You might be surprised by how many leaders choose to box individuals in by not offering them training or other learning opportunities to boost their skills and knowledge. Instead of recognizing potential and fostering growth, these leaders don’t allow individuals to take on new responsibilities, learn new skills, or grow into new roles.
There is a leadership fallacy that developing individuals is a waste of time, since these individuals can take their new skills and knowledge to another organization. Other times, you might worry that one of their team members is gunning for your job. In either situation, behavior is likely driven by insecurity. When team members feel that their job is a “dead end” or “headed nowhere,” you’ve set up the exact situation you were trying to avoid: they become disengaged and leave.
A better leadership strategy: Invest time, money and effort into growing your staff. Provide plenty of training. Simply spend time with them. Create a mentorship program. Coach your direct reports, create opportunities for them to job shadow other leaders or co-workers in other departments, and offer them new responsibilities to build their skills and knowledge. This helps you build a strong organization today and for years to come.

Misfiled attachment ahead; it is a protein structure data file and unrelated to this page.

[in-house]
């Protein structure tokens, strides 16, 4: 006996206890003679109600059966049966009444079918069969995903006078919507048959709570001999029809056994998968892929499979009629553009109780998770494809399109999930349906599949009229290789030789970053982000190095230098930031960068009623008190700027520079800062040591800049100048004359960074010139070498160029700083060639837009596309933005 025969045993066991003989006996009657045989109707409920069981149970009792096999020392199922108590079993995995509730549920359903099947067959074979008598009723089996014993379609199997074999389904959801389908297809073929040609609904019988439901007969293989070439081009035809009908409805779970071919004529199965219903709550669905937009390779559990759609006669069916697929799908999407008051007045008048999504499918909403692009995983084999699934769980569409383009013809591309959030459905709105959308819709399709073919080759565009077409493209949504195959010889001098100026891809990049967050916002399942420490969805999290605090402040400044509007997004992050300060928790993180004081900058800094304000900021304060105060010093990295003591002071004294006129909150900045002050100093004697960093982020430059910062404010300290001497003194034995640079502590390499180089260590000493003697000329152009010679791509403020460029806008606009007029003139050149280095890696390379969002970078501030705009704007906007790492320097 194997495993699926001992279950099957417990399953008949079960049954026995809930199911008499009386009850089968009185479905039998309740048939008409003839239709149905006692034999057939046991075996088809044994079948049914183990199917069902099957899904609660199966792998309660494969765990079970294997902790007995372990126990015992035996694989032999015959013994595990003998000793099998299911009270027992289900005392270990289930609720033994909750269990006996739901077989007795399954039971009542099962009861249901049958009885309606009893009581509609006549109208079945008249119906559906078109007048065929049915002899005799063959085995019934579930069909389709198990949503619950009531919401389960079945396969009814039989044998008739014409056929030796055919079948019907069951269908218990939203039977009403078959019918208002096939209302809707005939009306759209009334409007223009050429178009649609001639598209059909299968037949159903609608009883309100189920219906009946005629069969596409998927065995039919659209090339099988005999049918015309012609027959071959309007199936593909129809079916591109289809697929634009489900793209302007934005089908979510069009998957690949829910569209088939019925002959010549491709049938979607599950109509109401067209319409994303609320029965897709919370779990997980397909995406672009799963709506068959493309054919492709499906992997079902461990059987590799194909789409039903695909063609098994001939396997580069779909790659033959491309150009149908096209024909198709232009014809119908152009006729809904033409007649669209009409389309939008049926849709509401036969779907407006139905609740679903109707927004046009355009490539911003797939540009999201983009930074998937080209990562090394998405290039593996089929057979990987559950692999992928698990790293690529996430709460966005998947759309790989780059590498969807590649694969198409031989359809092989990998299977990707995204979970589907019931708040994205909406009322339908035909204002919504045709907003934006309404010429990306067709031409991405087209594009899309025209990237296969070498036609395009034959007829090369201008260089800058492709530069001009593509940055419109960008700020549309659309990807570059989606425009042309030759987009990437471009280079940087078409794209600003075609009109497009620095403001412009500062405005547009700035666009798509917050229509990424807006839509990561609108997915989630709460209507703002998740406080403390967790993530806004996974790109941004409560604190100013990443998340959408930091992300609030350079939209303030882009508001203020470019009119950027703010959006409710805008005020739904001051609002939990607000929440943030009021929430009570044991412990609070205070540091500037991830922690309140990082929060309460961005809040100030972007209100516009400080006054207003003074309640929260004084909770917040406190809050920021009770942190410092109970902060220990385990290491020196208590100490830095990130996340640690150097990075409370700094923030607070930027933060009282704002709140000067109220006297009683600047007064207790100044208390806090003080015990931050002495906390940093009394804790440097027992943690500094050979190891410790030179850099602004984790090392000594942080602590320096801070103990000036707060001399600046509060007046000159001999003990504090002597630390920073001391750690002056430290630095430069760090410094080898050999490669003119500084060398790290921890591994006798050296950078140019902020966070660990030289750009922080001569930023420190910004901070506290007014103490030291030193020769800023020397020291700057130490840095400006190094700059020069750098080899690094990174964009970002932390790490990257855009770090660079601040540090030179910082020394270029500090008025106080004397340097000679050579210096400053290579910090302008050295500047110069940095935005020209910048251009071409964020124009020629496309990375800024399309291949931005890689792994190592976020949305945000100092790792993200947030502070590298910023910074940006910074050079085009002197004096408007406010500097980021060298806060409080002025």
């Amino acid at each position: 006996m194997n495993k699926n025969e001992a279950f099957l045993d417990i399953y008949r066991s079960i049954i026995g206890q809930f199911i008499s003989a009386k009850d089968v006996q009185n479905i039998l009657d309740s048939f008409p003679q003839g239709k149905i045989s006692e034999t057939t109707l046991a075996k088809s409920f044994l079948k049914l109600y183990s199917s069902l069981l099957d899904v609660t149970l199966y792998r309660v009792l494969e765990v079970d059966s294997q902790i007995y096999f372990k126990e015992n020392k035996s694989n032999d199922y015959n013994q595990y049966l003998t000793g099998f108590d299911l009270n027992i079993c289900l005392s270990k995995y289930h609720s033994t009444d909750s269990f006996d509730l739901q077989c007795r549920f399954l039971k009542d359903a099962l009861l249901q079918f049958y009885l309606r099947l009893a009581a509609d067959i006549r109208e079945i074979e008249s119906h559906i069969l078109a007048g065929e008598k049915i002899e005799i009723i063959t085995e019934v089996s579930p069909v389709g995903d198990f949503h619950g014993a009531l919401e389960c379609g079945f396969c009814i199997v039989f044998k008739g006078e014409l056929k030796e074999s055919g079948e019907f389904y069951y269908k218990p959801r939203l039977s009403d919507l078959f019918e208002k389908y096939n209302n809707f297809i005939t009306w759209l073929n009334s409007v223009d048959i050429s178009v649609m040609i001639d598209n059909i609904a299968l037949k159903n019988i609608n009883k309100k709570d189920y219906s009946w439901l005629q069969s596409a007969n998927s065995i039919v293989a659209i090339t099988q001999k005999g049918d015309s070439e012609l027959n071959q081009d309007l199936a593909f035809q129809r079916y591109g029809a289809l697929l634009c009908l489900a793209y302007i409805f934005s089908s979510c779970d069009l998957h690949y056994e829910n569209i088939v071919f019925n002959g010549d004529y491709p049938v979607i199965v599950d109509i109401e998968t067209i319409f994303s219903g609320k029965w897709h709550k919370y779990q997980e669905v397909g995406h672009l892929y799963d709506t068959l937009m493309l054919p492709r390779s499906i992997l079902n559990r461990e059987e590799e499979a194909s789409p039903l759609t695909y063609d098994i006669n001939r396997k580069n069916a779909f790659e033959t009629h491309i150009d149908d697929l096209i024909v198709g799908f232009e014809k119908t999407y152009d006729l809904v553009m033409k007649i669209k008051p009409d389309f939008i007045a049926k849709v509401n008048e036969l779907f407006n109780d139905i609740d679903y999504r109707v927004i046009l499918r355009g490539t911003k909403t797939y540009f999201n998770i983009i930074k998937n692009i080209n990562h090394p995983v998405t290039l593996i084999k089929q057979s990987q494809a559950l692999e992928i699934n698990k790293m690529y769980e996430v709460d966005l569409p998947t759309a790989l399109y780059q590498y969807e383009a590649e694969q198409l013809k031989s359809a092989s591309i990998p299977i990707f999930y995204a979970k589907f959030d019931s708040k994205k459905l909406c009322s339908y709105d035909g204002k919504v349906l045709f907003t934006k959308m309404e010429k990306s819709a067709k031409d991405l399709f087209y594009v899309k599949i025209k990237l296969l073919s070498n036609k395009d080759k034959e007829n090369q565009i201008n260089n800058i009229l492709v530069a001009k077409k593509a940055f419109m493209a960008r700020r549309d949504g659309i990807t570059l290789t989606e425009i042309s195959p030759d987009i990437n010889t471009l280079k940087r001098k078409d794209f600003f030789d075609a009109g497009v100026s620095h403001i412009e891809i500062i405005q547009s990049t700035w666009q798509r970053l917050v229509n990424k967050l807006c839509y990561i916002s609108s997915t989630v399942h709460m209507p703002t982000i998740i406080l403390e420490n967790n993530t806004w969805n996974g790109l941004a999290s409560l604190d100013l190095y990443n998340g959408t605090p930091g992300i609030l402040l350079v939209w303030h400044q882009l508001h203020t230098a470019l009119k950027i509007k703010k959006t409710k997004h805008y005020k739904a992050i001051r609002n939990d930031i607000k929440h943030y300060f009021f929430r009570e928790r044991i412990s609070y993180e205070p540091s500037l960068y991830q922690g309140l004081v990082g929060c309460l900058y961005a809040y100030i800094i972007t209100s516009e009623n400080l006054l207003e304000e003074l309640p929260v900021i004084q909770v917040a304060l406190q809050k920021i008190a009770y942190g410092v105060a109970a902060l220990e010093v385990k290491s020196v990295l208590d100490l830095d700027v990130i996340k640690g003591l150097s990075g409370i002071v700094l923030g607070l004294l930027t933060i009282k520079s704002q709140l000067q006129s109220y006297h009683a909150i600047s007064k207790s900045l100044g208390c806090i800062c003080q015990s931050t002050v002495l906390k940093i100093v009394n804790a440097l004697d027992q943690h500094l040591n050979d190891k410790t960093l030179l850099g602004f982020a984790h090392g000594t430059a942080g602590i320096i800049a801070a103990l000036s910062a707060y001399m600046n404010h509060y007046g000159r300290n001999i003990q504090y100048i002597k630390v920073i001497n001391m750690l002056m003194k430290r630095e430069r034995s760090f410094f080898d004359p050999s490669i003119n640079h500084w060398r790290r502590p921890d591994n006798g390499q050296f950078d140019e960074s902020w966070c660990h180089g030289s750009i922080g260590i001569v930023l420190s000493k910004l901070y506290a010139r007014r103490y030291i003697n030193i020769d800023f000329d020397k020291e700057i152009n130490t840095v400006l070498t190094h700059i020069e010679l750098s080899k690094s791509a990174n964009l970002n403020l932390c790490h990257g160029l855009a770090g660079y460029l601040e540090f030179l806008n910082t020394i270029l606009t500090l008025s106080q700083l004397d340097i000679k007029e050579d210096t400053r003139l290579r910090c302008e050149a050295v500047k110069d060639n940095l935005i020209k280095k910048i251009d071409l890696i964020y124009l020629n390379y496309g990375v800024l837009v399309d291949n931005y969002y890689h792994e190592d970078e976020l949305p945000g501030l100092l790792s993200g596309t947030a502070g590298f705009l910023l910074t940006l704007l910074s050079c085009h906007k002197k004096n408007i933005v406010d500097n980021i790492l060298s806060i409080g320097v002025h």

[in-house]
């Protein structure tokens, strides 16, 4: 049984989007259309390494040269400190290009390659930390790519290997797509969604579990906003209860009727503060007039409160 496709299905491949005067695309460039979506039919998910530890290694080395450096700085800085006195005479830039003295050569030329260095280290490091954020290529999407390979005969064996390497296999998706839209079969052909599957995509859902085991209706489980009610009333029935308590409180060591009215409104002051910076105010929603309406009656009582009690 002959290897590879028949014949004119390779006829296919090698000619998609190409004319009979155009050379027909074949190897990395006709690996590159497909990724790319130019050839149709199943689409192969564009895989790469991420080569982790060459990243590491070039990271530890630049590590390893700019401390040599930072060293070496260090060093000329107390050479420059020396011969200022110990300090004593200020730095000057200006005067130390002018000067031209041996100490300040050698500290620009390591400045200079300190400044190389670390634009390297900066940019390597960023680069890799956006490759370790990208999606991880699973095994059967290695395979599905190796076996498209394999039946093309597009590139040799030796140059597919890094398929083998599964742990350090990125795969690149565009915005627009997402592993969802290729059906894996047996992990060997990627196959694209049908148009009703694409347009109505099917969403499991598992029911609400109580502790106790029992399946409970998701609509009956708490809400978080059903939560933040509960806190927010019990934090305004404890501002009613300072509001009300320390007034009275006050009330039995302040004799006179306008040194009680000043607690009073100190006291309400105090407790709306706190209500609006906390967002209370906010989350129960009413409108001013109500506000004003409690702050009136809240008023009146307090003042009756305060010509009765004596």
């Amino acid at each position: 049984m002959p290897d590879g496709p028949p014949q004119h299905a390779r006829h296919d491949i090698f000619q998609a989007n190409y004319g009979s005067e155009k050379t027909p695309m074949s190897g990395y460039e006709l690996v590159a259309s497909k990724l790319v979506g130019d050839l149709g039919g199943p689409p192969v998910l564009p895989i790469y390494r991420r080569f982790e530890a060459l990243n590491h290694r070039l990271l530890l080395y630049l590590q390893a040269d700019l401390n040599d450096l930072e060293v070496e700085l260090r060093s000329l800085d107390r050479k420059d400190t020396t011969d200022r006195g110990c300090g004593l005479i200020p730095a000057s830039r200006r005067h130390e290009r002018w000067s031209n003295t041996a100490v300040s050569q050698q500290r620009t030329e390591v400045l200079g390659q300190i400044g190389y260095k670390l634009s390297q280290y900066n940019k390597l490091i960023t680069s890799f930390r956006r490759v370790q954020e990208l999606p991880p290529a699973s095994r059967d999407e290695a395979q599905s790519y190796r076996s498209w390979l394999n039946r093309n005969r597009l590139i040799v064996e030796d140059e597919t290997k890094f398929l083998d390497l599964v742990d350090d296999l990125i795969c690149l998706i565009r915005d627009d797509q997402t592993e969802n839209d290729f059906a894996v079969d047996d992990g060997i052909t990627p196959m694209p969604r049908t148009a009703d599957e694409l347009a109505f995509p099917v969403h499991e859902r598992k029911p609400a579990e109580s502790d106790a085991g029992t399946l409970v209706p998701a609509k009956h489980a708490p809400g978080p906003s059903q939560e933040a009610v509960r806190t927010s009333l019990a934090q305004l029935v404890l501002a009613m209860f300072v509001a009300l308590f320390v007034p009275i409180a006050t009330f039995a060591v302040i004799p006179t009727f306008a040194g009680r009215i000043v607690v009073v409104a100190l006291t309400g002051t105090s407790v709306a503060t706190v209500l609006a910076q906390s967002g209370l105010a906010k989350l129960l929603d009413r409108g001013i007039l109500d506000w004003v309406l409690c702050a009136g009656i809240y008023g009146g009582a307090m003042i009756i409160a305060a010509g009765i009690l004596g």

4. Fail to Listen to Ideas
You have skills, experience and knowledge that helped you become a leader; however, you still don’t know, what you don’t know. If you refuse to listen to feedback, or rarely ask your team for ideas and opinions, they will feel unappreciated. This can lead to even higher levels of disengagement and worse yet...a stifling of your own growth.
The right leadership strategy: While you have to make some decisions on your own, there are times when you can involve your team. Gather their feedback, ask their opinions, listen to their ideas, and implement the ones that are good. You can’t do it all, so rely on the collective knowledge and experience of the people who report to you.
5. Be a Helicopter Manager
If you micromanage everything your team does and demand to approve every task and decision, no matter how minor, you might be a “Helicopter Manager”, result = a powerless team. In addition, and more problematic, your constant oversight means the team isn’t developing their own problem solving skills or improving their judgement. They are forced to rely on you far too much, which slows progress and means you may be spending your time on tactics instead of strategy – not the best use of your time.
A better leadership strategy: It can be a little scary to give up control, but the more you empower individuals to take ownership of problems and to manage how they work, the better off everyone will be. You’ll gain time to focus on more important big-picture issues, and they’ll be more engaged and more productive.No leader wants to make their team less effective or purposely decrease performance, because no leader wants to hurt the bottom line. More often than not, it’s accidental or unintentional behavior that causes the most damage in the workplace. Follow these leadership strategies to become a stronger leader, and ensure that you are engaging and inspiring—rather than alienating—the people you lead.